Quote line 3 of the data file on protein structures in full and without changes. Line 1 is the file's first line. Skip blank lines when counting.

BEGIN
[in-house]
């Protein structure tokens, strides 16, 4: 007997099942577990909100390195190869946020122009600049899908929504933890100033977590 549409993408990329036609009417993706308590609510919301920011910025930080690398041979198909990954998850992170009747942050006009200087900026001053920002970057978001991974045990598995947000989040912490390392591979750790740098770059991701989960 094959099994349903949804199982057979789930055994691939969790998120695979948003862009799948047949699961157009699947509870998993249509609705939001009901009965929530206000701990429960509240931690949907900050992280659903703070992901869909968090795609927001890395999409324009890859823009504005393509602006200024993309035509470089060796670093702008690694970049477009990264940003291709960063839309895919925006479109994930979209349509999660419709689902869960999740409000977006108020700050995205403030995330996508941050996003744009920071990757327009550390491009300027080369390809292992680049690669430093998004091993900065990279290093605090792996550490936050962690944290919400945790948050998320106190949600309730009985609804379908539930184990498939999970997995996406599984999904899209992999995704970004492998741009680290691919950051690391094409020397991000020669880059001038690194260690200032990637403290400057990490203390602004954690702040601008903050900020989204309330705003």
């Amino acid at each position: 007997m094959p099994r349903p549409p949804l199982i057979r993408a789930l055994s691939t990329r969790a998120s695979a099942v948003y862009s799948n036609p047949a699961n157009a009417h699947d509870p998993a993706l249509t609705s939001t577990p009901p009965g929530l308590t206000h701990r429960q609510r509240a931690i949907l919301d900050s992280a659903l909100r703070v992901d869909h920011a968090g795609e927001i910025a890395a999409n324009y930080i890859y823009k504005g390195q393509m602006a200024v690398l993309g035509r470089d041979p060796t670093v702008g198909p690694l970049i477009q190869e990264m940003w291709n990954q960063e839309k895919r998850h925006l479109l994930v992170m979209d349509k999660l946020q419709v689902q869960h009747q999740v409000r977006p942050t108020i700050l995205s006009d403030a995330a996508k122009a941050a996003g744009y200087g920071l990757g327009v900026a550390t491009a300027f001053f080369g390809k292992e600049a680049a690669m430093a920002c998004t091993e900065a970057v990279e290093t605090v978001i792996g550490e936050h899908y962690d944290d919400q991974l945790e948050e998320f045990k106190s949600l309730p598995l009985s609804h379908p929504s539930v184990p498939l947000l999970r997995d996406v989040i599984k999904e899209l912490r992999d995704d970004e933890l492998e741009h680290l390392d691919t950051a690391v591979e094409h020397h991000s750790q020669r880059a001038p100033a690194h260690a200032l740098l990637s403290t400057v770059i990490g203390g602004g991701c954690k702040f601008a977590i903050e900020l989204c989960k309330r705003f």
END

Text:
């Amino acid at each position: 007997m094959p099994r349903p549409p949804l199982i057979r993408a789930l055994s691939t990329r969790a998120s695979a099942v948003y862009s799948n036609p047949a699961n157009a009417h699947d509870p998993a993706l249509t609705s939001t577990p009901p009965g929530l308590t206000h701990r429960q609510r509240a931690i949907l919301d900050s992280a659903l909100r703070v992901d869909h920011a968090g795609e927001i910025a890395a999409n324009y930080i890859y823009k504005g390195q393509m602006a200024v690398l993309g035509r470089d041979p060796t670093v702008g198909p690694l970049i477009q190869e990264m940003w291709n990954q960063e839309k895919r998850h925006l479109l994930v992170m979209d349509k999660l946020q419709v689902q869960h009747q999740v409000r977006p942050t108020i700050l995205s006009d403030a995330a996508k122009a941050a996003g744009y200087g920071l990757g327009v900026a550390t491009a300027f001053f080369g390809k292992e600049a680049a690669m430093a920002c998004t091993e900065a970057v990279e290093t605090v978001i792996g550490e936050h899908y962690d944290d919400q991974l945790e948050e998320f045990k106190s949600l309730p598995l009985s609804h379908p929504s539930v184990p498939l947000l999970r997995d996406v989040i599984k999904e899209l912490r992999d995704d970004e933890l492998e741009h680290l390392d691919t950051a690391v591979e094409h020397h991000s750790q020669r880059a001038p100033a690194h260690a200032l740098l990637s403290t400057v770059i990490g203390g602004g991701c954690k702040f601008a977590i903050e900020l989204c989960k309330r705003f």